14.4 Flap Raising
14.4.1 Patient Positioning
Because of its location at the posterior calf, the MSAP flap can easily be raised having the patient in prone position, but flap elevation is also possible if the patient is in supine position without problems. The leg is then abduced in the hip and bent in the knee joint, and rotated outwards, if possible. Preoperative mapping of the perforators using a Doppler is highly recommended in this situation which best marks the location of the vessels at the skin, which is always a little dependent on skin laxity and sagging. Careful auscultation should be performed in an area between about 5 and 18 cm distal to flexion crease of the knee joint along a line drawn between midpoint of the joint and the medial ankle. Because perforators can arise from a lateral or medial branch of the medial sural artery, the area of auscultation should cover at least 2–3 cm at either side of this line. It is most likely that two perforator signals are obtained, the proximal about 10 cm, and the distal about 16 cm away from the flexion crease. After exact mapping of the perforator(s), circular disinfection is performed from above the knee joint down to the toes. No tourniquet is used to allow for visualization of the perforator’s pulsation and to check the backflow of a superficial vein, which might be included. Although flap raising is possible from both sides of the donor leg, the surgeon has a better view to the operating field from the contralateral position.
14.4.2 Flap Design
As the perfusion of the skin paddle is dependent on the chosen perforator(s), position and design of the flap cannot be determined before a sizeable perforator of at least 1 mm with good pulsation has been exposed. The longitudinal axis of the flap is designed parallel to the line connecting midpoint of the knee joint and medial ankle, bringing the perforator in a central or slightly proximal eccentric position when outlining the flap borders. The length of the flap can be at least 10 cm when using one or up to 15 cm, if a second perforator with a more distal location is used. Although the vascular territory allows for raising flaps more than 8 cm wide, the width of the MSAP flap should not exceed 6 cm for primary closure. The posterior midline of the calf is marked, and the skin incision is outlined along the posterior midline, keeping a distance of at least 2 cm to the marked Doppler signal (◘ Figs. 14.1, 14.2 and 14.3).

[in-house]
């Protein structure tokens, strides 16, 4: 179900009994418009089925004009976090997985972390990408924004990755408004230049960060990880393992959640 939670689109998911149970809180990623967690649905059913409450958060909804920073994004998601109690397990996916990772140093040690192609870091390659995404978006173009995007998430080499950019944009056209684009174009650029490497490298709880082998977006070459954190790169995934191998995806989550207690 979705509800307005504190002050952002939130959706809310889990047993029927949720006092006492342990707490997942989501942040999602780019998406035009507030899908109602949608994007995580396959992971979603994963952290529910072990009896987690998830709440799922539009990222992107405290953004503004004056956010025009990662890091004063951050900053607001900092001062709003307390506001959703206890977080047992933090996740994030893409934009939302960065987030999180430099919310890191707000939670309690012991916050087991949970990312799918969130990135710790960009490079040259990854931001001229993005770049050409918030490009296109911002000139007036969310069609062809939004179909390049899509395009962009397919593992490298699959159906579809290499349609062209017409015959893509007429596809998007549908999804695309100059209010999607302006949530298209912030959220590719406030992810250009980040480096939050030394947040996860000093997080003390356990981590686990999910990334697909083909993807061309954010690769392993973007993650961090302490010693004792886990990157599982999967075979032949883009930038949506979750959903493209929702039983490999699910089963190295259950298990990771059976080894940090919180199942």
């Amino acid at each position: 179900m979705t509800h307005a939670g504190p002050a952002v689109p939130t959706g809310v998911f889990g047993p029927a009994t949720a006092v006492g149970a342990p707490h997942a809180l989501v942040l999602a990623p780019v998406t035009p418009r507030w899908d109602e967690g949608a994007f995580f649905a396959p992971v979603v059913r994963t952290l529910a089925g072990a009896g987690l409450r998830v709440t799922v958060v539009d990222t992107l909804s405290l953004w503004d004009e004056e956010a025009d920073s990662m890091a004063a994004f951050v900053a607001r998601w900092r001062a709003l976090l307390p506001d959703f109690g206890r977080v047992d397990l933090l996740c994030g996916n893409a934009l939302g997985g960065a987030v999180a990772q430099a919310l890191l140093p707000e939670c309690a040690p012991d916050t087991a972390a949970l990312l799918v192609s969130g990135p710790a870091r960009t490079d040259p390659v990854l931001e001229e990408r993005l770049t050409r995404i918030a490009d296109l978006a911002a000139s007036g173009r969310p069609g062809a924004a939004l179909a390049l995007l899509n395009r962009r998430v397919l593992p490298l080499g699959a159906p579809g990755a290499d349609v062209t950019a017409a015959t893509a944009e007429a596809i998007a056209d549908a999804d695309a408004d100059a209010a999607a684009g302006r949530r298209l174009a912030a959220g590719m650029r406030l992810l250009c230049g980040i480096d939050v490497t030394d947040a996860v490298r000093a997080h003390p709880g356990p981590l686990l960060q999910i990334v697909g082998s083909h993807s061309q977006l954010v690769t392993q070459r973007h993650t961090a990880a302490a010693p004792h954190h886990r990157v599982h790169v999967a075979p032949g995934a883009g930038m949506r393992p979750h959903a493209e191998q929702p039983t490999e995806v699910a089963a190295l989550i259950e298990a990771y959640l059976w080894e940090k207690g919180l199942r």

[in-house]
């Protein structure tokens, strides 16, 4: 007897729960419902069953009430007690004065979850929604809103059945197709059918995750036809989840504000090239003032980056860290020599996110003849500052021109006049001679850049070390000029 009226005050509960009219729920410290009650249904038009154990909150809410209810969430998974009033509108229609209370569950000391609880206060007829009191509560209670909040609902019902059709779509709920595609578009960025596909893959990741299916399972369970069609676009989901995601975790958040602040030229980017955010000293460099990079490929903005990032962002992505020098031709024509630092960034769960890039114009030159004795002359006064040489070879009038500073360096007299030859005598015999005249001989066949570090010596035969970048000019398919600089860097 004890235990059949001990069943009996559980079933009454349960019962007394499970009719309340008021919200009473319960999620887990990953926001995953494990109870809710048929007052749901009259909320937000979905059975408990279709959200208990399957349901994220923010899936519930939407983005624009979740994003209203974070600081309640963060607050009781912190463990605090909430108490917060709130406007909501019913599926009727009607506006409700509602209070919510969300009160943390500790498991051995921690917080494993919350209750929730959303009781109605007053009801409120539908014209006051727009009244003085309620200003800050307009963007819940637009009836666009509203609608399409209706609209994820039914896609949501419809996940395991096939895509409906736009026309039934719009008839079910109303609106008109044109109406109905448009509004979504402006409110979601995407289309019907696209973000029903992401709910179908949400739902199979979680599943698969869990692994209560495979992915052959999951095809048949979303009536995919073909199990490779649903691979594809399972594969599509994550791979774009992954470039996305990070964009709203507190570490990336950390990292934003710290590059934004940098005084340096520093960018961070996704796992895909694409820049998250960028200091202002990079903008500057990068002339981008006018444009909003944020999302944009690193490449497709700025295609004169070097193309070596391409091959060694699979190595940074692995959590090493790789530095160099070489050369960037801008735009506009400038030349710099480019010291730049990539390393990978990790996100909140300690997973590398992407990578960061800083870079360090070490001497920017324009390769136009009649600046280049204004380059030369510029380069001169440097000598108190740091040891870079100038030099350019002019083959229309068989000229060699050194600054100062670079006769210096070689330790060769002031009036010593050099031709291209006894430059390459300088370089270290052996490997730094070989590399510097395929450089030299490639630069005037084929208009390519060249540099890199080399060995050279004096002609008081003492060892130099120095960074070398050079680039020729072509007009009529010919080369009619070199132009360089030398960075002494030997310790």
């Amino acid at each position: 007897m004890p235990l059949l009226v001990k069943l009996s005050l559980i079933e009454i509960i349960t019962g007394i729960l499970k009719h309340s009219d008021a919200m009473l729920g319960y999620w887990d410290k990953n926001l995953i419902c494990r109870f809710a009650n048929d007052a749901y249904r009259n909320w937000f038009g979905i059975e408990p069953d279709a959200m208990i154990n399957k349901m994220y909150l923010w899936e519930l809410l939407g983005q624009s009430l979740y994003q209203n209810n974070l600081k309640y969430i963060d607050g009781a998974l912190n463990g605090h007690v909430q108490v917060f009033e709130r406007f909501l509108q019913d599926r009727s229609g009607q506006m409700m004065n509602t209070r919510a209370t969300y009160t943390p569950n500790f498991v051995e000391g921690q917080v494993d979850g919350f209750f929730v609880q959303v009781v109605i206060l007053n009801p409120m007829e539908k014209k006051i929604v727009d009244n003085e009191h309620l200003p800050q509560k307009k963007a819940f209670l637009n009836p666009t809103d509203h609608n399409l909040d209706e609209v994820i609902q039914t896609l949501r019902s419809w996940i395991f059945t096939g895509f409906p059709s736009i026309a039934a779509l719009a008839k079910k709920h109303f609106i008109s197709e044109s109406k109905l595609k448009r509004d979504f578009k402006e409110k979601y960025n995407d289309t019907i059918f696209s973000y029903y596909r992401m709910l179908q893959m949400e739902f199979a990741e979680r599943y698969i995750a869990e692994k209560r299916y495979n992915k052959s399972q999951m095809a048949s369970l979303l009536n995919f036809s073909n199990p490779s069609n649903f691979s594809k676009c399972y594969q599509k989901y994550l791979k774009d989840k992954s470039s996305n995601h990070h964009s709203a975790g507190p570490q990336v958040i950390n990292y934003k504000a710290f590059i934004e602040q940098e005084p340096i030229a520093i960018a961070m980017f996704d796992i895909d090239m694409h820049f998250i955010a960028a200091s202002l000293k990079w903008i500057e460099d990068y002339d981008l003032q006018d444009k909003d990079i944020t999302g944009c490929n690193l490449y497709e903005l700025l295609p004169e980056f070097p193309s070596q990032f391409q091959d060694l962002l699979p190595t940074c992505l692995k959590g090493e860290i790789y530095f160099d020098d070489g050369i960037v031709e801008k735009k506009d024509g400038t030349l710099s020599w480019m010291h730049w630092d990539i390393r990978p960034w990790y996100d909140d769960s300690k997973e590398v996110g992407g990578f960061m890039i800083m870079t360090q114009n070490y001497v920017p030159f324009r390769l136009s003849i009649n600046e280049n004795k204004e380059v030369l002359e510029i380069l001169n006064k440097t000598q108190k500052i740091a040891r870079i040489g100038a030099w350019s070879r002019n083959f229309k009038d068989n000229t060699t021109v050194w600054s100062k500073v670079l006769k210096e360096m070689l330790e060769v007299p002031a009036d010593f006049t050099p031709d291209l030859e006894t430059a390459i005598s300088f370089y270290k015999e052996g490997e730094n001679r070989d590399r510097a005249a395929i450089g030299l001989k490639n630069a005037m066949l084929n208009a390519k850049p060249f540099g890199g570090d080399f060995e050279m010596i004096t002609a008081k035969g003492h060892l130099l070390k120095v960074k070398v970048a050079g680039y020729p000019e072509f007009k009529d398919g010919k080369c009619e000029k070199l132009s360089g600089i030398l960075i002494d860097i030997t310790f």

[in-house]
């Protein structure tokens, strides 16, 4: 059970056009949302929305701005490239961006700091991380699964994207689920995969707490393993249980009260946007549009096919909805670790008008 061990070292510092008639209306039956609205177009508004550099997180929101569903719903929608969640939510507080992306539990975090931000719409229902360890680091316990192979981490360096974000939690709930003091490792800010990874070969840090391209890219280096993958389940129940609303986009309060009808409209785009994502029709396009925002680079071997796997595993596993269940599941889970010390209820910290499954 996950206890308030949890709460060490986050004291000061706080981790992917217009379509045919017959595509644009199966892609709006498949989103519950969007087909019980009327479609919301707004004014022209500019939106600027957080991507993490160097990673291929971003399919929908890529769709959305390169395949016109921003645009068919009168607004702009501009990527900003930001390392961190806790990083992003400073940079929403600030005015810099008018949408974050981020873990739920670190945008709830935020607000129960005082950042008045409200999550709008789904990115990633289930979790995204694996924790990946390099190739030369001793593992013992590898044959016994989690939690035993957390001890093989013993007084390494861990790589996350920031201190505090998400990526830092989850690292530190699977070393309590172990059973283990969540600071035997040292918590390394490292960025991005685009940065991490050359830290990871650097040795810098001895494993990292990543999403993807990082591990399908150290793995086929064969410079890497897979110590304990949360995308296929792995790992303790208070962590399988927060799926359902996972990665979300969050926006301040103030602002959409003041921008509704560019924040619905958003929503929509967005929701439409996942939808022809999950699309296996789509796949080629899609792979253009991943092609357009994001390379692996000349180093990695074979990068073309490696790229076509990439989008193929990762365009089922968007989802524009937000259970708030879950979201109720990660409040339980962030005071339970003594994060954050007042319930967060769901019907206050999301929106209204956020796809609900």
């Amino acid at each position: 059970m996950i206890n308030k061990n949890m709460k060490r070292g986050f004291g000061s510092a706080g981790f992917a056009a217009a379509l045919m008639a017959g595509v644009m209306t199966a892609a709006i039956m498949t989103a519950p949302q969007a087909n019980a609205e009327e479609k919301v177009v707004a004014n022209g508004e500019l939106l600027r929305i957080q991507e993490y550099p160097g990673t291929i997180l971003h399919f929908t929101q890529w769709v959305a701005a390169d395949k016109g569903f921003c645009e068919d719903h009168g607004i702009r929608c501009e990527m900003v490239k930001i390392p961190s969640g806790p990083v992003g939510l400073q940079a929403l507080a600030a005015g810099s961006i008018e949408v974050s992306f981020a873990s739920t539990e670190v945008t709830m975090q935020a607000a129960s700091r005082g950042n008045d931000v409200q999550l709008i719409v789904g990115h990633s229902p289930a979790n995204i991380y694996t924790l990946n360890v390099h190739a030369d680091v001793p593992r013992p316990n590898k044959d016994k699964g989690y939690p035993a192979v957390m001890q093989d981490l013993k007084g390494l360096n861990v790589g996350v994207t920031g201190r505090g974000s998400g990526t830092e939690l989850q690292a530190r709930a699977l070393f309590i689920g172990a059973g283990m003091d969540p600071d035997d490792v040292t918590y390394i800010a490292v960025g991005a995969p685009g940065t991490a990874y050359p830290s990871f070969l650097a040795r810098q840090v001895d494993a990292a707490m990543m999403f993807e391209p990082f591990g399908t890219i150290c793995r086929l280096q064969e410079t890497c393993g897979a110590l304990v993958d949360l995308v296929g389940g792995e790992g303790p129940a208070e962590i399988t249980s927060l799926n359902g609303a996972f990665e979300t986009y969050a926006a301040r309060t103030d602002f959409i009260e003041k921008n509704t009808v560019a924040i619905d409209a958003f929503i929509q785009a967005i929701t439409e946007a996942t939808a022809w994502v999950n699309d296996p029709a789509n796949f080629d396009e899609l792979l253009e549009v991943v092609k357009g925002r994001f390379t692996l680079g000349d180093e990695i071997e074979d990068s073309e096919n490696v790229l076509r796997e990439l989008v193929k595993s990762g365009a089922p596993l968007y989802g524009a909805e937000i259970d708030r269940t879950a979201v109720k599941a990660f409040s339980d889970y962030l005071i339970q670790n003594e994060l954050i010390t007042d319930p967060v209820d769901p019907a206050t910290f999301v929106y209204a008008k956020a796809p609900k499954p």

Incision of Skin and Deep Fascia
The skin is incised along the posterior midline, keeping a safety distance of 2 cm to presumed position of the perforator according to the Doppler signal. In most cases, the perforator pierces the deep fascia close to the connecting line between midpoint of the knee joint and medial ankle. During transection of the fatty tissue, care should be taken not to injure the perforator which might run across the dissection plane. If present, subcutaneous veins with diameters of more than about 2 mm should be preserved for a possible later use as additional drainage. The deep fascia is incised longitudinally like the skin, and the medial head of the gastrocnemius muscle is exposed. The deep fascia is elevated by a hook, and the space between the fascia and the muscle is scrutinized for the presence of a sizeable myocutaneous perforator. A perforator and two venae comitantes become visible at the surface of the muscle, traveling toward the deep fascia within a thin gliding layer of fatty tissue. Note how easily the perforator can be overseen, neglected, or even destroyed during the dissection. Owing to their fine structure and small caliber, these perforators must be handled with great care at every step to follow (◘ Fig. 14.4).
Incision of Muscle
The deep fascia is carefully reflected, and the muscle is incised distal to the perforator, keeping a safety distance of 1–2 cm to the point where the perforator penetrates the muscle surface. The perforator is not exposed along its course through the muscle at this time (◘ Fig. 14.5).